This page published a piece by Matthew Paul commenting on the protests outside of Penally Training Camp. After reading the well-written article, it seemed apt to make some observations.
Mr Paul was right to state that the Home Office was underhand in how it went about the repurposing of the facility. How the Home Office went about the matter undoubtedly contributed to some of the opposition in the local area.
Due to the brevity of implementation and absence of consultation, the residents of Penally and the county of Pembrokeshire have cause to feel blindsided. While the arrangement now implemented raises some legitimate concerns for the local community such as security given the camp is no detention centre.
It is lamentable that agitators from outside of Pembrokeshire sought to exploit the situation, there is no place for intolerance and racism in our society. To sympathise with the genuine concerns of residents of Penally is not to excuse any lawbreaking or acts of intolerance that occurred in the course of the protests. Hopefully, Dyfed Powys police will look to hold those responsible for criminal acts to account for their behaviour.
In the article, Mr Paul a barrister mocked protestors understanding of the issue stating:
“other protestors complained bitterly that it was the ‘illegal migrants’ who were the criminals, giving the cameras the benefit of their sophisticated understanding of asylum law and the minutiae of the Dublin III Regulation.”
Now it may be that protestors were ignorant of the legal realities of the matter and a barrister lack expertise of the subject. A matter set out in law does not make it beyond reproach. What Mr Paul may fail to appreciate is that to the public, the law may not fit with common sense.
To many members of the public, it does not seem unreasonable for presumptive asylum seekers to present themselves to claim asylum at the first safe destination they reach. To them, the status of those continuing through continental Europe to try and cross the channel changes from being an asylum seeker to that of an economic migrant.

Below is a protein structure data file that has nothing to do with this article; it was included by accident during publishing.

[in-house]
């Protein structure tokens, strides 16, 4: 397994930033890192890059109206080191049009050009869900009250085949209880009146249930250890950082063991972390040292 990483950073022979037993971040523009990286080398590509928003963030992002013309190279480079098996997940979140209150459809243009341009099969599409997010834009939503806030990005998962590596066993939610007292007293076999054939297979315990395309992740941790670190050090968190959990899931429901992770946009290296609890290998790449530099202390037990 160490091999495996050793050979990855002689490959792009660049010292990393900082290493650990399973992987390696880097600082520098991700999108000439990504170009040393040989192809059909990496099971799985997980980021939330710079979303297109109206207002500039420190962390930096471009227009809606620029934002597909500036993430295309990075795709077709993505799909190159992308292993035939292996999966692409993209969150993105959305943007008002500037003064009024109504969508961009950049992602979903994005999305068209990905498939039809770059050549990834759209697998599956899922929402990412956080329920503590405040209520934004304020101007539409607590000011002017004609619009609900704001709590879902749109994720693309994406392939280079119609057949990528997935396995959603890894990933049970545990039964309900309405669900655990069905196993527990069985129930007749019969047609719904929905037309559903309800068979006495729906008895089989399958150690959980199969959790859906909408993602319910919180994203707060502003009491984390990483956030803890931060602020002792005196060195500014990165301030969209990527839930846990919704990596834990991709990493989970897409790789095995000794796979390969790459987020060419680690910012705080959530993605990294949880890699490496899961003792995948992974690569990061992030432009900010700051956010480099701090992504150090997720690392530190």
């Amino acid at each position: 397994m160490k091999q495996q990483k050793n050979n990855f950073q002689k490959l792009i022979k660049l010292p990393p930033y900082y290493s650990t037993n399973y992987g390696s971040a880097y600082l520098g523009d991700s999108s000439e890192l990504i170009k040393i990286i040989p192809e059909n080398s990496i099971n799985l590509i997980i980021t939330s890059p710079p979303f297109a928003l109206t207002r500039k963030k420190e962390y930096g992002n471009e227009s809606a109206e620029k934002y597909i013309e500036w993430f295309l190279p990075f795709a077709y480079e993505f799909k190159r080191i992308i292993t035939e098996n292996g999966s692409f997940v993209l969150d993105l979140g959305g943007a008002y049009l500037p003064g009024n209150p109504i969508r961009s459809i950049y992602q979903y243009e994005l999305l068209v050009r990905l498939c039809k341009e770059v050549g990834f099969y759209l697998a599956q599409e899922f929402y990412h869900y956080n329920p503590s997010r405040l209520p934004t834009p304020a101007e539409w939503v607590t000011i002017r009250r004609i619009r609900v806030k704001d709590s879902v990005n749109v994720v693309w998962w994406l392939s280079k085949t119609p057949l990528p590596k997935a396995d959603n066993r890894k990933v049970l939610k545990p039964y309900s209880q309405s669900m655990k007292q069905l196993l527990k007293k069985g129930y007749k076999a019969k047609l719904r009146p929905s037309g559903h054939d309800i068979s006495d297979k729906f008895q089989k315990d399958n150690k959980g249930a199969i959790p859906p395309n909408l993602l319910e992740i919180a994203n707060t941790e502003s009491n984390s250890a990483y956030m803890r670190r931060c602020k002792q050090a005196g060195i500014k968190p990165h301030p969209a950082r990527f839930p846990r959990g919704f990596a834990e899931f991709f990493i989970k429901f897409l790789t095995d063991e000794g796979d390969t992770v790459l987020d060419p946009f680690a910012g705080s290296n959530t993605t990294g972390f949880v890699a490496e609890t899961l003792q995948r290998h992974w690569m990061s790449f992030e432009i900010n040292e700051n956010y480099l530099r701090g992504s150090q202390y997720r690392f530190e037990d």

Now, as Mr Paul stated, it may be onerous to claim asylum from the United Kingdom while resident in their own country due to factors like oppression. However, that does not prevent the individual from then approaching the British embassy in the first safe country they come to.
You could argue that those who attempt to enter the United Kingdom illegally do so to circumvent our immigration system. For instance of those placed in Penally by the Home Office did they present themselves willingly as an asylum seeker or did they seek to claim asylum after being caught by officials from the Border Agency or the police?
How they come to make the asylum application does matter, those with legitimate grounds for applying would surely apply at the earliest opportunity instead of avoiding making the application until compelled to do so after being apprehended. This differentiation does contribute to the public perception of those applying for asylum. Would you consider those making the Channel crossing legitimate asylum seekers if they do not seek to make an official application?
Britain should remain a welcome home for those in peril as it has been for centuries having welcomed the Huguenots, Kindertransport to the Ugandan Asians. However, we should be concerned about illegal immigration masquerading under the guise of asylum seekers as it is unfair on those who seek to follow the correct process to come to the United Kingdom.
To close, be under no doubt that some of the behaviour witnessed in Penally was unacceptable in some cases even possibly criminal. To reduce hostility the Home Office needs to be more open and engaged with local communities to ensure that they do not feel imposed upon and concerns disregarded.